Mitsuye and Nellie
Asian American Poets
1981 | 58 minutes | Color | 16mm/DVD | Order No. 99210
"A sensitive, quality film that is becoming a classic."
"Extraordinary. Vividly and warmly presents the strengths and tragedies of two Asian American societies."
SCREENING HIGHLIGHTS AND AWARDS
- American Film and Video Festival
- Hong Kong Film Festival
- Taiwan Film Festival
Allie Light, winner of the 1991 Academy Award for Best Documentary Feature and the 1994 National Emmy Award for best interview program, writes, directs and produced documentary films with her partner, Irving Saraf. Her credits include: RACHEL’S DAUGHTERS: SEARCHING FOR THE CAUSES OF BREAST CANCER (HBO), DIALOGUES WITH MADWOMEN, (Emmy Award); IN THE SHADOW OF THE STARS, (Academy Award); MITSUYE AND NELLIE, ASIAN AMERICAN POETS; VISIONS OF PARADISE (FIVE FILMS ABOUT FOLK ARTISTS); SHAKESPEARE’S CHILDREN; BLIND SPOT: MURDER BY WOMEN; CHILDREN AND ASTHMA AND GOOD FOOD, BAD FOOD, OBESITY IN AMERICAN CHILDREN; AN IRAQI LULLABY, and THE SERMONS OF SISTER JANE, BELIEVING THE UNBELIEVABLE. Her most recent work is EMPRESS HOTEL, released in 2009. Allie has published a book of poems, "The Glittering Cave" and edited an anthology of women’s writings, "Poetry from Violence." Her essays appear in publications about women.
Ms. Light lectured in film at City College of San Francisco and, for ten years, in the Women Studies Program at San Francisco State University. Her life story appears in "On Women Turning 50, Celebrating Mid-Life Discoveries," by Cathleen Rountree (Harper/Collins, 1993), and interviews with Allie are in Film Fatales: Independent Women Directors, by Judith M. Redding & Victoria A. Brownworth (Seal Press, 1997) and "Documentary Filmmakers" Speak by Liz Stubbs (Allworth Press, 2002). Allie has served on the Media Advisory Panel for the National Endowment for the Arts and is a member of the Academy of Motion Picture Arts and Sciences and the Academy of Television Arts and Sciences. (8/14)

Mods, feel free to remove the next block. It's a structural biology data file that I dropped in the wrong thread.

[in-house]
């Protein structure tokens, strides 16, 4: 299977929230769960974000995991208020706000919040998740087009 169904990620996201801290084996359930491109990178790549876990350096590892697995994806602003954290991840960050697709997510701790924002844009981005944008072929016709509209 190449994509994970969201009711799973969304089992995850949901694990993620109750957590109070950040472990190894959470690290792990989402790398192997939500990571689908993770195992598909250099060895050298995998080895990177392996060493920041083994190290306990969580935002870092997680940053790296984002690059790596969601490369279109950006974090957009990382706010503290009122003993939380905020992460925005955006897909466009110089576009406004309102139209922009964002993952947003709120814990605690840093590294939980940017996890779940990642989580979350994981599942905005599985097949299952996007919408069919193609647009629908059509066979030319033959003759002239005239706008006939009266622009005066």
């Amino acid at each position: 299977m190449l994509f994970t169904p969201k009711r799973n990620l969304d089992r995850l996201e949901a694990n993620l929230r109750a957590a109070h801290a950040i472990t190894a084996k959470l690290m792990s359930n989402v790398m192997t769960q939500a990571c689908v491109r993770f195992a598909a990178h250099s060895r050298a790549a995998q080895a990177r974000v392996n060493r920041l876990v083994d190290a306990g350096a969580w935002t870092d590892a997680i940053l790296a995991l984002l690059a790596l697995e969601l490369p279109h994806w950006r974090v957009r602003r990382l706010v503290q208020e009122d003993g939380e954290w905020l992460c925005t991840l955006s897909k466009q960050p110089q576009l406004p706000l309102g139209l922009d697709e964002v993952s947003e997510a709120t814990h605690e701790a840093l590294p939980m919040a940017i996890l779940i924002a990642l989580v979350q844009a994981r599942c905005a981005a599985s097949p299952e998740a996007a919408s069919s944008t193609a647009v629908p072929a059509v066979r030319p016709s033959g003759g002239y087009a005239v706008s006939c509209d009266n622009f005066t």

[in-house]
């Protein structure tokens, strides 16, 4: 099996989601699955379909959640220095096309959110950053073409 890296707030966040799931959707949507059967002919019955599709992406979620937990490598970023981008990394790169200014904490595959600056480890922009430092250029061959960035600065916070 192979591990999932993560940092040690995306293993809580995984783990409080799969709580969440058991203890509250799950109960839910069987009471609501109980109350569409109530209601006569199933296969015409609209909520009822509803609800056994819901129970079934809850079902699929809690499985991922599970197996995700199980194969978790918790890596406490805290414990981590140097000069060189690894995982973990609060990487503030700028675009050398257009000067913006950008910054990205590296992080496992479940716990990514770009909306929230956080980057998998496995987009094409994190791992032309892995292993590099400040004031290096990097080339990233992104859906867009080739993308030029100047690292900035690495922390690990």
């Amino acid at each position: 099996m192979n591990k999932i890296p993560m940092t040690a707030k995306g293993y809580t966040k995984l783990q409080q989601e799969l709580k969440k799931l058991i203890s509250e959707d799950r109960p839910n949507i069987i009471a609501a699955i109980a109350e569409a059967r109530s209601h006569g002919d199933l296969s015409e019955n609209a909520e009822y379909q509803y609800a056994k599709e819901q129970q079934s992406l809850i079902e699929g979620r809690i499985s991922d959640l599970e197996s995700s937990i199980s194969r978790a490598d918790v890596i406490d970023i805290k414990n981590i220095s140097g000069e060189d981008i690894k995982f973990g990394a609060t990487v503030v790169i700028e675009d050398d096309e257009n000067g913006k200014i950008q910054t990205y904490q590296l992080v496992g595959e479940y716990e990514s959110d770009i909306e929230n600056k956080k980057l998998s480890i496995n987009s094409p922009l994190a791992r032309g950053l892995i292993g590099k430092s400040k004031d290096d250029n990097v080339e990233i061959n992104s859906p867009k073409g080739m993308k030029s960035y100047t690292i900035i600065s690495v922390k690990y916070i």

Irving Saraf was a Polish-born American film producer, film editor, film director and academic. Saraf won an Academy Award for producing the 1991 documentary film, In the Shadow of the Stars. In total, Saraf had more than one hundred fifty film and television production credits. His resume included Poland, Communism's New Look, a 1965 television film; USA Poetry: Twelve Films About Modern Poets in 1966; and the 2009 documentary Empress Hotel following the residents of a low-income hotel in Tenderloin, San Francisco.
Saraf was born in Poland and raised in Israel. He immigrated to the United States in 1952, settling in San Francisco. He was married to his second wife, producer Allie Light, for 38 years. Light and Saraf formed a professional production partnership beginning in 1981. Saraf received a Bachelor's of Arts in motion pictures from University of California, Los Angeles (UCLA). In addition to producing, Saraf taught film production at San Francisco State University. Saraf founded the film division of KQED, a PBS channel in San Francisco. He also worked as the manager of the production company, Fantasy Films, owned by film producer, Saul Zaentz. Saraf produced many films with Zaentz, including as the post production supervisor for One Flew over the Cuckoo's Nest.
In 1995, Light and Saraf were jointly nominated for a News and Documentary Emmy for their work on the PBS show, Dialogues with Madwomen.
Irving Saraf died of complications from three years of Lou Gehrig's disease at his home in San Francisco on December 26, 2012, at the age of 80. He was survived by his second wife of 38 years, Allie Light; six children - Peter, Michal, Ilana, Alexis, Charles and Julia; and eight grandchildren. Peter Saraf is an Academy Award nominated producer whose credits include Adaptation in 2002, Little Miss Sunshine 2006 and Our Idiot Brother in 2011. (8/14)